Knee: distal femur (supracondylar) fractures

Distal femur fractures are severe knee injuries that threaten the viability of the limb.

When the fractures are not displaced, nonsurgical treatment may be an option.

Most supracondylar femur fractures are treated with surgery in order to decrease the odds of deformity and stiffness.

How is the surgery done?

Most distal femur fractures are treated by plating the fracture laterally. The approach is safe, fairly routine, but the incision can be very large.

The broken fragments of bone are realigned by placing traction on the foot, and by using various clamps and temporary wires. The plate is then placed adjacent to the fracture, and screws are placed above and below the fracture.

For certain fracture patterns, it may be possible to reduce and stabilize the condyles with several screws, and then to stabilize the reconstructed condyle block to the shaft with an intramedullary nail.

What is the recovery like?

  1. The surgery marks the beginning of the healing, not the end. In the best case scenario, this type of fracture may preliminarily heal in about 2 months. Typically the time required is longer. Full healing takes 1 year.
  2. The plate and screws are not able to support anybody's weight and may fail or break or loosen. It is important to remember that it is always a race between the bone healing and the hardware failing.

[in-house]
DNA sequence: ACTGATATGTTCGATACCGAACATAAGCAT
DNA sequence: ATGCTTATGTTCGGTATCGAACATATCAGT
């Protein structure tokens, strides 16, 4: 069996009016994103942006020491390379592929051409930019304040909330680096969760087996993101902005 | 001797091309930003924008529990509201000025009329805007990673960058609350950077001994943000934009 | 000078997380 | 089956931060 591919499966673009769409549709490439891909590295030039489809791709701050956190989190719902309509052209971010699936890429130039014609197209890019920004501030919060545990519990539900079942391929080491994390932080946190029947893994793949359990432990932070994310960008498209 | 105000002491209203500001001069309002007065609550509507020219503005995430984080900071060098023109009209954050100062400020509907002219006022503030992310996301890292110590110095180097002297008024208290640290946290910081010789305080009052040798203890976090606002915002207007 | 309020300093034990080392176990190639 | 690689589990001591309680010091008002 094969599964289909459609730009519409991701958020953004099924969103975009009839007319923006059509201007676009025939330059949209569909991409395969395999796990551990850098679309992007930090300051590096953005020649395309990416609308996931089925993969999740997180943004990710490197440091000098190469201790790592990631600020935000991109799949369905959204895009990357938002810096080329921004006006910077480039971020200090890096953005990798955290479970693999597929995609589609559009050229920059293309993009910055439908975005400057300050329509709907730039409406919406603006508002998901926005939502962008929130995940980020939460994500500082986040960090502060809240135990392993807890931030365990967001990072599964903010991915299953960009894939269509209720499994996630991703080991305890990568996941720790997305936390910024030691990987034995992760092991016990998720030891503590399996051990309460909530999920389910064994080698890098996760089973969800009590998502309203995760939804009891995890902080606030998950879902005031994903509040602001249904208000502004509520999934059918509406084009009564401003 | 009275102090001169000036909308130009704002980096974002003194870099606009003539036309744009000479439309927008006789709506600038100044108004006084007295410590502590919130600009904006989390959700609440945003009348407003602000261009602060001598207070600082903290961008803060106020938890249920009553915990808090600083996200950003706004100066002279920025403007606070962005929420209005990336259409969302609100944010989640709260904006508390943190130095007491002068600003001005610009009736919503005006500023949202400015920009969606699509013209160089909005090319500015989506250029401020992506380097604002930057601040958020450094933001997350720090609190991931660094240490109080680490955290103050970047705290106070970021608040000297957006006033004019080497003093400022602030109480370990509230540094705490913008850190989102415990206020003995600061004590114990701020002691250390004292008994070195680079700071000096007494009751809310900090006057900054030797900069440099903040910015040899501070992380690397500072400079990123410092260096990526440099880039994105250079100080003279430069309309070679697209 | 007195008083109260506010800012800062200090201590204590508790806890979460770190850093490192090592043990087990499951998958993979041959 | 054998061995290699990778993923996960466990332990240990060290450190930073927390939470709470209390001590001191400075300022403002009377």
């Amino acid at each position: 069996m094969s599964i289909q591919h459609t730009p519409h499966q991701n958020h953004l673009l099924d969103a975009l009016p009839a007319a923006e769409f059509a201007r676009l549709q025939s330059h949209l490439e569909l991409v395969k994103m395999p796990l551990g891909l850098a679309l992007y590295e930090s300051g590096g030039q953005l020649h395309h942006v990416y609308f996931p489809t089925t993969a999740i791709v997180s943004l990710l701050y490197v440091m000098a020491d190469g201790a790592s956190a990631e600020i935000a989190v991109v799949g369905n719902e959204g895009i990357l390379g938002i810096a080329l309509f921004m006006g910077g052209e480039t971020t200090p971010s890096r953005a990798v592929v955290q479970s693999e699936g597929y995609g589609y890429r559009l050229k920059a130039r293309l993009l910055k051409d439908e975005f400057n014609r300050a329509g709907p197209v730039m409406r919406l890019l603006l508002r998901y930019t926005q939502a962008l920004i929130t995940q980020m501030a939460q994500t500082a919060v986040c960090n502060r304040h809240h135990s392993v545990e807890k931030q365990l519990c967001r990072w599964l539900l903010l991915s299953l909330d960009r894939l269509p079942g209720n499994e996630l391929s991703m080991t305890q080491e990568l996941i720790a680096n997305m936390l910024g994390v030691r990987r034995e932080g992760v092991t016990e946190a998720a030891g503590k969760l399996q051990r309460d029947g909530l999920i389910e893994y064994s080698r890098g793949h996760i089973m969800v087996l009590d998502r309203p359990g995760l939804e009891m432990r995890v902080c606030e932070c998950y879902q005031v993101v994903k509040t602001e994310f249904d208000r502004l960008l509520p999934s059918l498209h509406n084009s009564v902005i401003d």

3. Patient must protect the injured knee for a minimum of 2 months. Crutches, walker, or wheelchair may be necessary in order to avoid bearing weight while the fracture heals.
  4. Physical therapy with passive and active-assisted range of motion is necessary immediately, in order to avoid excessive stiffness.
  5. Staples are removed 2 weeks after surgery. Follow up xrays are done in 2 weeks, 4 weeks, 8 weeks, 4 months, and 1 year.

What are the risks of surgery?

  1. As with any other surgery, there is a risk of sudden death, heart attack, stroke, etc.
  2. Risk of infection: the risk of infection is approximately 1%.
  3. As with other fracture surgeries, there is a risk of malunion, nonunion, hardware breakage, and therefore possible repeat surgery
  4. Blood clots, DVT, and PE deserve a special mention.
  5. The knee is also prone to stiffness after this type of injury.

Case study

This was an intraarticular OTA C3 closed fracture. The entire articular surface is involved. Notice the presence of three condylar lines in the lateral view. Since a knee only has two condyles, this finding indicates a split in the sagital plane of one of them.

The extent of comminution can best be appreciated by looking at the CT slices. The CT confirms the sagital plane fracture of one of the condyles (the medial condyle in the left of the axial section).

Standard lateral approach was carried out, anterior to the intermuscular septum, followed by painstaking reconstruction of the distal femoral articular surface. The condylar reconstructed fragment was held together intraoperatively with multiple K-wires, which were then removed after insertion of the permanent implants.

These are xrays done after the surgery, with alignment restored.

Physical therapy was immediate and vigorous, albeit without allowing weight bearing.

Following are xrays done at 3 months after surgery. There is some loss of alignment, but the patient was pain free, bearing weight, and motion of the knee was fluid, despite his preexisting arthritic disease.

Additional degenerative changes are possible, and his arthritis may worsen in the future. A knee replacement may be necessary. However goals of treatment of the fracture have been achieved: namely a pain-free, stable knee with good alignment.